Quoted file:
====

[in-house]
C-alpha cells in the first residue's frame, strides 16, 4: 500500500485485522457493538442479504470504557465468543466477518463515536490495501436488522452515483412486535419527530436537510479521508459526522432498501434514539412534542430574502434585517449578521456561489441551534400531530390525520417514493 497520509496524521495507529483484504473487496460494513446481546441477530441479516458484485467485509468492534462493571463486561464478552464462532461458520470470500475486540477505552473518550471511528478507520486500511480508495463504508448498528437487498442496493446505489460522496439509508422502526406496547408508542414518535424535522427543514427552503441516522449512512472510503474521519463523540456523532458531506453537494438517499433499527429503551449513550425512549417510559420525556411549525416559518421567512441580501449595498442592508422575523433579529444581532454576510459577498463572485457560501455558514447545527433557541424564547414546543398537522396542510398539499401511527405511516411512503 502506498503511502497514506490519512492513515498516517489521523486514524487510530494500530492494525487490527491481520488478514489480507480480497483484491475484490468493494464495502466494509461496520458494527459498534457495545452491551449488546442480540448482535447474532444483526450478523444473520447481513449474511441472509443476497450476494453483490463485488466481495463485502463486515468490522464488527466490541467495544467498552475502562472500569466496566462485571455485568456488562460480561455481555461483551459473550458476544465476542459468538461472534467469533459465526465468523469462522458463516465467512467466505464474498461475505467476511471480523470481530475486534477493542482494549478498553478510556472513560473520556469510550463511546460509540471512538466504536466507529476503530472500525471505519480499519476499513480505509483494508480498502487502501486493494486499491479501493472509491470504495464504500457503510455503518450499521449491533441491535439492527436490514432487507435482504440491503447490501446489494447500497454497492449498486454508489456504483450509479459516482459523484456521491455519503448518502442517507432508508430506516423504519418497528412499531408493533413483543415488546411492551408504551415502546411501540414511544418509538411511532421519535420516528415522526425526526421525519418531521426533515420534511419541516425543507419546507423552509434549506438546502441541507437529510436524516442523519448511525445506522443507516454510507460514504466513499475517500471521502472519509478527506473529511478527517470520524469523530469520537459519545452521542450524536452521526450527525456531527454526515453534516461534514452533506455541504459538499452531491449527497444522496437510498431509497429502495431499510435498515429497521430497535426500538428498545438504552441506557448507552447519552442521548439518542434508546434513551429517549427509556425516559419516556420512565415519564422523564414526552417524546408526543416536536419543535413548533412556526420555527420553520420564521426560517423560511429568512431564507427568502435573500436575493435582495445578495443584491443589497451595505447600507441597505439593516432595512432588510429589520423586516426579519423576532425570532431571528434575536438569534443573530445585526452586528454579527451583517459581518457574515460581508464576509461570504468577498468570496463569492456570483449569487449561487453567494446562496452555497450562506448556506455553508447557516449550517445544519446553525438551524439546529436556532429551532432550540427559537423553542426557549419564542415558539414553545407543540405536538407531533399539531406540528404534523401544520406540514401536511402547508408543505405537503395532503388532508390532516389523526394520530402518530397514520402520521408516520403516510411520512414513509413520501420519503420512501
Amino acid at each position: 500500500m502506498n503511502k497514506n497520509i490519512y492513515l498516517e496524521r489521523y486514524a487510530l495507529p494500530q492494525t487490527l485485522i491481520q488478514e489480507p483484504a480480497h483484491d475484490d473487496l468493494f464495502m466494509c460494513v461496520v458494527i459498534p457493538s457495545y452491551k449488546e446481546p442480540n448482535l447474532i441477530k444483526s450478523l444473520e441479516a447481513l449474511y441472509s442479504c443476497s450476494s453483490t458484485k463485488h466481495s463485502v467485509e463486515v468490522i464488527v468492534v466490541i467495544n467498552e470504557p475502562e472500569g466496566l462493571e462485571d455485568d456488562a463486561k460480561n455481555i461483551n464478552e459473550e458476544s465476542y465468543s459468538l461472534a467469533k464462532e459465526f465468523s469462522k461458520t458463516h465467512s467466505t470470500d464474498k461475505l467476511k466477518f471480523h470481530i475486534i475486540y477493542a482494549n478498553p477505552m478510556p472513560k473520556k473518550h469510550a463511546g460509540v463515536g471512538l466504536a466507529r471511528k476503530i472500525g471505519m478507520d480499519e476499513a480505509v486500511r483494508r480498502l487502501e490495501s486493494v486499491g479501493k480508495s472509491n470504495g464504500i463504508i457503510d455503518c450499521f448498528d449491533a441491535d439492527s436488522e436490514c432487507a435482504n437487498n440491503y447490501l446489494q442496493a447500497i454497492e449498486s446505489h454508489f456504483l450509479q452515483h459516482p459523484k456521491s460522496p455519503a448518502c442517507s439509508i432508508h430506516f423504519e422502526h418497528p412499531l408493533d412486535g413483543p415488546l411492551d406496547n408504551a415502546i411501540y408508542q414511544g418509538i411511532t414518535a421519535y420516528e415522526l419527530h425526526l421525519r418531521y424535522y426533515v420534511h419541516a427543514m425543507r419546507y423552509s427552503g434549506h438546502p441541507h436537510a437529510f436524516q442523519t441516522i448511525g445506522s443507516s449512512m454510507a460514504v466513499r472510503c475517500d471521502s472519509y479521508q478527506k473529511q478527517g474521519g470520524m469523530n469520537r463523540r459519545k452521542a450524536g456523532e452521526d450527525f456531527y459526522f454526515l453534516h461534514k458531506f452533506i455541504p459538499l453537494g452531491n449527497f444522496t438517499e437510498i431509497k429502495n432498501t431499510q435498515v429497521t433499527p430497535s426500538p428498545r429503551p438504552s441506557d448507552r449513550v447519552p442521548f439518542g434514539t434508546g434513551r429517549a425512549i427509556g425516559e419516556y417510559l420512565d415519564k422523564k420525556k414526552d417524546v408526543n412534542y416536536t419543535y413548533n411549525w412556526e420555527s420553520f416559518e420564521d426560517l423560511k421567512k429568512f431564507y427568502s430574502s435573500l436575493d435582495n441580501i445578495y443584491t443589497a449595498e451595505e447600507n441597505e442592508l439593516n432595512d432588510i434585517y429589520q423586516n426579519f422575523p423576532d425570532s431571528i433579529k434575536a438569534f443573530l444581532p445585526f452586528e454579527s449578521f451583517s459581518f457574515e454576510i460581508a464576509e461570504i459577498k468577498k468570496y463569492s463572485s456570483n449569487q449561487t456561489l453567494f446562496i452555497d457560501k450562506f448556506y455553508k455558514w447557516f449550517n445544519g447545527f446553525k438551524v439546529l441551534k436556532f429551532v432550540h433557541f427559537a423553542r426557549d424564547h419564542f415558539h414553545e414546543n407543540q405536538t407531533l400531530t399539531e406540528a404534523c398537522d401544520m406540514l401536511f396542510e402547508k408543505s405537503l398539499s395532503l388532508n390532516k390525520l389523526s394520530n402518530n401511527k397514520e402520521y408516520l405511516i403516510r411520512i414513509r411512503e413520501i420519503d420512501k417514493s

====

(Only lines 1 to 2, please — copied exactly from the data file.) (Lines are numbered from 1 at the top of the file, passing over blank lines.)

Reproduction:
[in-house]
C-alpha cells in the first residue's frame, strides 16, 4: 500500500485485522457493538442479504470504557465468543466477518463515536490495501436488522452515483412486535419527530436537510479521508459526522432498501434514539412534542430574502434585517449578521456561489441551534400531530390525520417514493 497520509496524521495507529483484504473487496460494513446481546441477530441479516458484485467485509468492534462493571463486561464478552464462532461458520470470500475486540477505552473518550471511528478507520486500511480508495463504508448498528437487498442496493446505489460522496439509508422502526406496547408508542414518535424535522427543514427552503441516522449512512472510503474521519463523540456523532458531506453537494438517499433499527429503551449513550425512549417510559420525556411549525416559518421567512441580501449595498442592508422575523433579529444581532454576510459577498463572485457560501455558514447545527433557541424564547414546543398537522396542510398539499401511527405511516411512503 502506498503511502497514506490519512492513515498516517489521523486514524487510530494500530492494525487490527491481520488478514489480507480480497483484491475484490468493494464495502466494509461496520458494527459498534457495545452491551449488546442480540448482535447474532444483526450478523444473520447481513449474511441472509443476497450476494453483490463485488466481495463485502463486515468490522464488527466490541467495544467498552475502562472500569466496566462485571455485568456488562460480561455481555461483551459473550458476544465476542459468538461472534467469533459465526465468523469462522458463516465467512467466505464474498461475505467476511471480523470481530475486534477493542482494549478498553478510556472513560473520556469510550463511546460509540471512538466504536466507529476503530472500525471505519480499519476499513480505509483494508480498502487502501486493494486499491479501493472509491470504495464504500457503510455503518450499521449491533441491535439492527436490514432487507435482504440491503447490501446489494447500497454497492449498486454508489456504483450509479459516482459523484456521491455519503448518502442517507432508508430506516423504519418497528412499531408493533413483543415488546411492551408504551415502546411501540414511544418509538411511532421519535420516528415522526425526526421525519418531521426533515420534511419541516425543507419546507423552509434549506438546502441541507437529510436524516442523519448511525445506522443507516454510507460514504466513499475517500471521502472519509478527506473529511478527517470520524469523530469520537459519545452521542450524536452521526450527525456531527454526515453534516461534514452533506455541504459538499452531491449527497444522496437510498431509497429502495431499510435498515429497521430497535426500538428498545438504552441506557448507552447519552442521548439518542434508546434513551429517549427509556425516559419516556420512565415519564422523564414526552417524546408526543416536536419543535413548533412556526420555527420553520420564521426560517423560511429568512431564507427568502435573500436575493435582495445578495443584491443589497451595505447600507441597505439593516432595512432588510429589520423586516426579519423576532425570532431571528434575536438569534443573530445585526452586528454579527451583517459581518457574515460581508464576509461570504468577498468570496463569492456570483449569487449561487453567494446562496452555497450562506448556506455553508447557516449550517445544519446553525438551524439546529436556532429551532432550540427559537423553542426557549419564542415558539414553545407543540405536538407531533399539531406540528404534523401544520406540514401536511402547508408543505405537503395532503388532508390532516389523526394520530402518530397514520402520521408516520403516510411520512414513509413520501420519503420512501